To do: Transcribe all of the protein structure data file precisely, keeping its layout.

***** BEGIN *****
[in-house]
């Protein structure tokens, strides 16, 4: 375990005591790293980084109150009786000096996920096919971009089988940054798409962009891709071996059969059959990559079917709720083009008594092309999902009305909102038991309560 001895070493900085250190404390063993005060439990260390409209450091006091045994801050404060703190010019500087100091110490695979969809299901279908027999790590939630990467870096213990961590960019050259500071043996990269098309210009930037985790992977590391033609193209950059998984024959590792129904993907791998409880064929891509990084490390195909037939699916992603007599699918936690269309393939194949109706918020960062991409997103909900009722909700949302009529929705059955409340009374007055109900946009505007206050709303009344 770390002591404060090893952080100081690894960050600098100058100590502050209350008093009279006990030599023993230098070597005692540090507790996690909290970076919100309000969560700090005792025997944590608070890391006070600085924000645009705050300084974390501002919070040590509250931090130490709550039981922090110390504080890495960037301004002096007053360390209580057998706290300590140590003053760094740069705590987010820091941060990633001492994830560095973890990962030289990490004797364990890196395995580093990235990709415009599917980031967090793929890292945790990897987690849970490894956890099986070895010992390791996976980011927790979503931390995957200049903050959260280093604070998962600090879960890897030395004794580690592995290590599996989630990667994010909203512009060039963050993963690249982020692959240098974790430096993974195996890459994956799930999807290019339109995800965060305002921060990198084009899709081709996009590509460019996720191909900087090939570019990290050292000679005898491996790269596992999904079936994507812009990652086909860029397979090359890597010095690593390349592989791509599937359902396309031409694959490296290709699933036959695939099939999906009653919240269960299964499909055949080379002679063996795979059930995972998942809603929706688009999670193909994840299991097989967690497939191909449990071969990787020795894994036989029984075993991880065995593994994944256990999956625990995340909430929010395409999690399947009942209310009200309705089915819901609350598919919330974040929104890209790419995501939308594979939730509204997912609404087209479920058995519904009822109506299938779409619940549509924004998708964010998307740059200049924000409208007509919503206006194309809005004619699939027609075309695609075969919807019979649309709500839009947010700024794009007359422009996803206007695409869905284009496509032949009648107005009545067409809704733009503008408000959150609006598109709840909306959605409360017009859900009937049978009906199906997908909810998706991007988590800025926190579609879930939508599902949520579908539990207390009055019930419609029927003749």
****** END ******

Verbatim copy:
[in-house]
């Protein structure tokens, strides 16, 4: 375990005591790293980084109150009786000096996920096919971009089988940054798409962009891709071996059969059959990559079917709720083009008594092309999902009305909102038991309560 001895070493900085250190404390063993005060439990260390409209450091006091045994801050404060703190010019500087100091110490695979969809299901279908027999790590939630990467870096213990961590960019050259500071043996990269098309210009930037985790992977590391033609193209950059998984024959590792129904993907791998409880064929891509990084490390195909037939699916992603007599699918936690269309393939194949109706918020960062991409997103909900009722909700949302009529929705059955409340009374007055109900946009505007206050709303009344 770390002591404060090893952080100081690894960050600098100058100590502050209350008093009279006990030599023993230098070597005692540090507790996690909290970076919100309000969560700090005792025997944590608070890391006070600085924000645009705050300084974390501002919070040590509250931090130490709550039981922090110390504080890495960037301004002096007053360390209580057998706290300590140590003053760094740069705590987010820091941060990633001492994830560095973890990962030289990490004797364990890196395995580093990235990709415009599917980031967090793929890292945790990897987690849970490894956890099986070895010992390791996976980011927790979503931390995957200049903050959260280093604070998962600090879960890897030395004794580690592995290590599996989630990667994010909203512009060039963050993963690249982020692959240098974790430096993974195996890459994956799930999807290019339109995800965060305002921060990198084009899709081709996009590509460019996720191909900087090939570019990290050292000679005898491996790269596992999904079936994507812009990652086909860029397979090359890597010095690593390349592989791509599937359902396309031409694959490296290709699933036959695939099939999906009653919240269960299964499909055949080379002679063996795979059930995972998942809603929706688009999670193909994840299991097989967690497939191909449990071969990787020795894994036989029984075993991880065995593994994944256990999956625990995340909430929010395409999690399947009942209310009200309705089915819901609350598919919330974040929104890209790419995501939308594979939730509204997912609404087209479920058995519904009822109506299938779409619940549509924004998708964010998307740059200049924000409208007509919503206006194309809005004619699939027609075309695609075969919807019979649309709500839009947010700024794009007359422009996803206007695409869905284009496509032949009648107005009545067409809704733009503008408000959150609006598109709840909306959605409360017009859900009937049978009906199906997908909810998706991007988590800025926190579609879930939508599902949520579908539990207390009055019930419609029927003749």